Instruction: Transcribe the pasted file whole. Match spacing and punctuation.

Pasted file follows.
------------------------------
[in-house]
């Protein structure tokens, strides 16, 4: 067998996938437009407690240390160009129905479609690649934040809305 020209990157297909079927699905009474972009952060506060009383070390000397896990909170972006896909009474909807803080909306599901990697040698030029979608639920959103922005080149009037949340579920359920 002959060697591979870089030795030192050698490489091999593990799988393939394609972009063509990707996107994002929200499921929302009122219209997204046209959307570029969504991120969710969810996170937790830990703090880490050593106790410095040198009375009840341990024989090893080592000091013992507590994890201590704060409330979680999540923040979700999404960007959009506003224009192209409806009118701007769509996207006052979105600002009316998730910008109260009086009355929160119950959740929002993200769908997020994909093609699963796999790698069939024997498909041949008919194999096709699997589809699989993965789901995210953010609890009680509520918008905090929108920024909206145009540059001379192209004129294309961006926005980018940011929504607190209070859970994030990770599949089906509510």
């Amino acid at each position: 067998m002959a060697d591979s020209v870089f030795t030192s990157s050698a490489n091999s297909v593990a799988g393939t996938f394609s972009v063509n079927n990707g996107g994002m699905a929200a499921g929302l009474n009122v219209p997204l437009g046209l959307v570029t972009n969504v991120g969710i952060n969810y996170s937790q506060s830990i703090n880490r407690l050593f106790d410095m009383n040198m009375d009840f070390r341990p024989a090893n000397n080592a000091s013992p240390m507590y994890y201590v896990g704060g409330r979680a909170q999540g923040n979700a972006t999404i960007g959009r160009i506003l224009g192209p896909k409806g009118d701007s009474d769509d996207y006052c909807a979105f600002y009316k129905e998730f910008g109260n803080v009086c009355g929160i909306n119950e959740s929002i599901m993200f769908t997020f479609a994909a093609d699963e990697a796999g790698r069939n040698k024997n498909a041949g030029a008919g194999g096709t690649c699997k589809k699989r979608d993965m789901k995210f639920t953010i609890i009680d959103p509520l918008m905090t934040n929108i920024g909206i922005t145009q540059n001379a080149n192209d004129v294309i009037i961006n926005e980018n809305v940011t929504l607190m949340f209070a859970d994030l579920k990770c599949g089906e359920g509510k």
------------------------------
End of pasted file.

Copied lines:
[in-house]
């Protein structure tokens, strides 16, 4: 067998996938437009407690240390160009129905479609690649934040809305 020209990157297909079927699905009474972009952060506060009383070390000397896990909170972006896909009474909807803080909306599901990697040698030029979608639920959103922005080149009037949340579920359920 002959060697591979870089030795030192050698490489091999593990799988393939394609972009063509990707996107994002929200499921929302009122219209997204046209959307570029969504991120969710969810996170937790830990703090880490050593106790410095040198009375009840341990024989090893080592000091013992507590994890201590704060409330979680999540923040979700999404960007959009506003224009192209409806009118701007769509996207006052979105600002009316998730910008109260009086009355929160119950959740929002993200769908997020994909093609699963796999790698069939024997498909041949008919194999096709699997589809699989993965789901995210953010609890009680509520918008905090929108920024909206145009540059001379192209004129294309961006926005980018940011929504607190209070859970994030990770599949089906509510």
């Amino acid at each position: 067998m002959a060697d591979s020209v870089f030795t030192s990157s050698a490489n091999s297909v593990a799988g393939t996938f394609s972009v063509n079927n990707g996107g994002m699905a929200a499921g929302l009474n009122v219209p997204l437009g046209l959307v570029t972009n969504v991120g969710i952060n969810y996170s937790q506060s830990i703090n880490r407690l050593f106790d410095m009383n040198m009375d009840f070390r341990p024989a090893n000397n080592a000091s013992p240390m507590y994890y201590v896990g704060g409330r979680a909170q999540g923040n979700a972006t999404i960007g959009r160009i506003l224009g192209p896909k409806g009118d701007s009474d769509d996207y006052c909807a979105f600002y009316k129905e998730f910008g109260n803080v009086c009355g929160i909306n119950e959740s929002i599901m993200f769908t997020f479609a994909a093609d699963e990697a796999g790698r069939n040698k024997n498909a041949g030029a008919g194999g096709t690649c699997k589809k699989r979608d993965m789901k995210f639920t953010i609890i009680d959103p509520l918008m905090t934040n929108i920024g909206i922005t145009q540059n001379a080149n192209d004129v294309i009037i961006n926005e980018n809305v940011t929504l607190m949340f209070a859970d994030l579920k990770c599949g089906e359920g509510k």